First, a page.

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Lawyer Boy: A Case Study on Growing Up
After college, Rick Lax moved back into his parents’ house. The closest thing he had to a job was eating his parents’ food, sitting on his parents’ couch, and watching The Price is Right. An amateur magician, he spent the rest of his time practicing card tricks and rope tricks. And though he could tie four different slipknots, the necktie posed some difficulties.
Rick’s fat ...more
Rick’s fat ...more
Hardcover, 288 pages
Published July 8th 2008 by St. Martin's Press
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(showing 1-30 of 126)
The author, a twenty-something amateur magician who lives with his parents, comes from a family of lawyers, and eventually resigns himself to following in his father’s footsteps. He recounts, with flair and humor, his struggle with the LSAT, his entrance to DePaul Law School, and his experiences with the professors there – some good, some frustrating. He also manages to spice things up with a romantic relationship with a very attractive girl, but eventually law school demands too much attention, ...more
I'll be the first to admit that my interest in all things law-related rarely goes beyond Law & Order and an occasional John Grisham novel. I've never had any interest in pursuing law (a decision this memoir confirmed), and I don't particularly like lawyers either. I heard about Lawyer Boy through one of my favorite bands, Tally Hall, whose members are close friends with author Rick Lax. Out of curiosity, I read the first chapter on Lax's website and was hooked from the first word. Unlike oth ...more
This book gets three stars for truth, but for entertainment value would probably only be getting two and a half. As the girlfriend of a former law school student, I can vouch that nearly all of Rick Lax's experiences had a very familiar ring, but the main trouble with this book is that it gets its audience wrong. Lax compulsively footnotes explanations of legal terms and liberally drops big chunks of case excerpts into the narrative. I wanted to read this book based on the fact that I was living ...more
As a current law school applicant, this book was a lot more helpful and insightful than Scott Turow's One L. Although, of course Turow's book is a classic and should be read in preparation anyway. Lax's book is way more updated and shows the challenges that law students face today. It also hit close to home since I'm from Chicago, have seen DePaul and a lot of the places Lax mentions. Lax shares some pretty funny experiences when it comes to the individuals you encounter in law school. He also d ...more
Fairly interesting year in the life of a law student book. I bought it because I thought it was more about being a young attorney, but instead it was solely about the first year of law school. Although this has been done before (most famously in One L), I think this was a refreshing retake on the experience. Instead of Harvard, this author went to DePaul (a 2nd or 3rd tier law school). He, and his classmates, didn't really go to law school to be lawyers, they went because they didn't know how to ...more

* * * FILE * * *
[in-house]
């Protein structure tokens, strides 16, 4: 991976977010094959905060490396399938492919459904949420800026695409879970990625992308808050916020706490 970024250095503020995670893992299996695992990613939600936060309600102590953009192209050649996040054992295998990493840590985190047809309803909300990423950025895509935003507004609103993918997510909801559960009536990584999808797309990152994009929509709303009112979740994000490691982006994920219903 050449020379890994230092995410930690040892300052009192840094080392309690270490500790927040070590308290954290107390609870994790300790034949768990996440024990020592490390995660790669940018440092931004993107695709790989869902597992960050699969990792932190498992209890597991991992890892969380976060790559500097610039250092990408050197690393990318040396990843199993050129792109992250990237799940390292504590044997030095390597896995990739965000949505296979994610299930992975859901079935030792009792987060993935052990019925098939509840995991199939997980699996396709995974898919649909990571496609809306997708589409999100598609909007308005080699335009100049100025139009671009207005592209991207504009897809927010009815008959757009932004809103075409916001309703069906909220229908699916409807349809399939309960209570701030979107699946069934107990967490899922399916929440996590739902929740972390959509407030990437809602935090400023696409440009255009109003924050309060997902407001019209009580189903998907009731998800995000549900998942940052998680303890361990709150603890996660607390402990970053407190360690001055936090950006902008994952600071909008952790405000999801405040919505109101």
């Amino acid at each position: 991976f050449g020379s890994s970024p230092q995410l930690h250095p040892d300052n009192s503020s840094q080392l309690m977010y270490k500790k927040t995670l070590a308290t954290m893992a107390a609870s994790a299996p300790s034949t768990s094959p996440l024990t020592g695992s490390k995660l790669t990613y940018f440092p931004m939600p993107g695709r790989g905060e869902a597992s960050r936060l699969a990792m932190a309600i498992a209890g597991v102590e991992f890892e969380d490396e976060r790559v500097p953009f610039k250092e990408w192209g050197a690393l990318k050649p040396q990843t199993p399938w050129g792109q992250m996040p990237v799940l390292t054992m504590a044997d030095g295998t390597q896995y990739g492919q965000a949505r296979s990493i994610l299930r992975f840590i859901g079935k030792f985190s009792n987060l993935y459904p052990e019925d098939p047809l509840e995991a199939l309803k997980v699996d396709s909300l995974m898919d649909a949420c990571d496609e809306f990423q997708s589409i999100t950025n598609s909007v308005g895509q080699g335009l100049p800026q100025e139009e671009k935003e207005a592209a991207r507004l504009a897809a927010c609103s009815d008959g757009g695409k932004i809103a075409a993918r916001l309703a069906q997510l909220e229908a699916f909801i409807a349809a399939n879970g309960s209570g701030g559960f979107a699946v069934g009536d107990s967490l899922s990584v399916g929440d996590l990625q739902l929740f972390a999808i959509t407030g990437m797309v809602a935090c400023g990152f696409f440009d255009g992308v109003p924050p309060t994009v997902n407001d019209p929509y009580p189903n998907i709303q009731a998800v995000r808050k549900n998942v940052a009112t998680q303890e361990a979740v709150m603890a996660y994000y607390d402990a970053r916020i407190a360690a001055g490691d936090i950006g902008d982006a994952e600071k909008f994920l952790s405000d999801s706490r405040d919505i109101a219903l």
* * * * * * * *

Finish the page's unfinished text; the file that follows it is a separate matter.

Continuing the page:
This book is the rare instance where you say I (possibly specifically me, Margaret) could have written this, and that makes it brilliant instead of annoying and self-indulgent. Lax is hysterical but all of it is with content that has a purpose in being conveyed--he's not just throwing out one-liners. Witty footnotes add to an already hilarious tale of his reluctance to apply to law school, his admissions process, and his eventual matriculation and how he balances it with a social life and moochi ...more
A friend in law school prevailed upon me to read this book. It was pretty entertaining. It left me with a general impression that law school is a deeply, almost ridiculously unpleasant experience for virtually everyone who endures it. I also, rather paradoxically, came away with a bizarre and somewhat perverse desire to take the LSAT just to see how I'd do. Probably not something I will ever follow through on, though the practice test on the Princeton Review site is strangely tempting . . .
Easy read. I think I finished it in a day. I found the family/personal stuff in the book a lot more interesting than the law school related stuff. I graduated from law school 3 years ago and I'm kind of over reading about life during law school. I think that is why the book is so good. The writer is funny and tells interesting facts about himself and his life. Therefore, you can enjoy the book without necessarily having an interest in law school.
Meh. Would be funnier if I didn't go to law school. I don't really see why this guy can regurgitate cases and basic, black letter law and call it part of his book. It seems like it is intended for a non-legal audience, in a way that would make law school seem more interesting or impressive than it actually is. It's not. And everybody's doing it.
Fairly accurate depiction of one's first year of law school. Despite being written by a pretentious know-it-all, this makes the book even more authentic. At times, I wanted to reach through and punch the author in the face (he was the Torts Brown-noser), but it was fairly entertaining, and it can be read in an afternoon.
For a pre law student, I strongly recommend reading this book. It is insightful and has a lot of little information and advice in it that you just dont get from Kaplan or other LSAT prep books. The story line and dialogue is excellent and enjoyable as well. I wish that it would never end!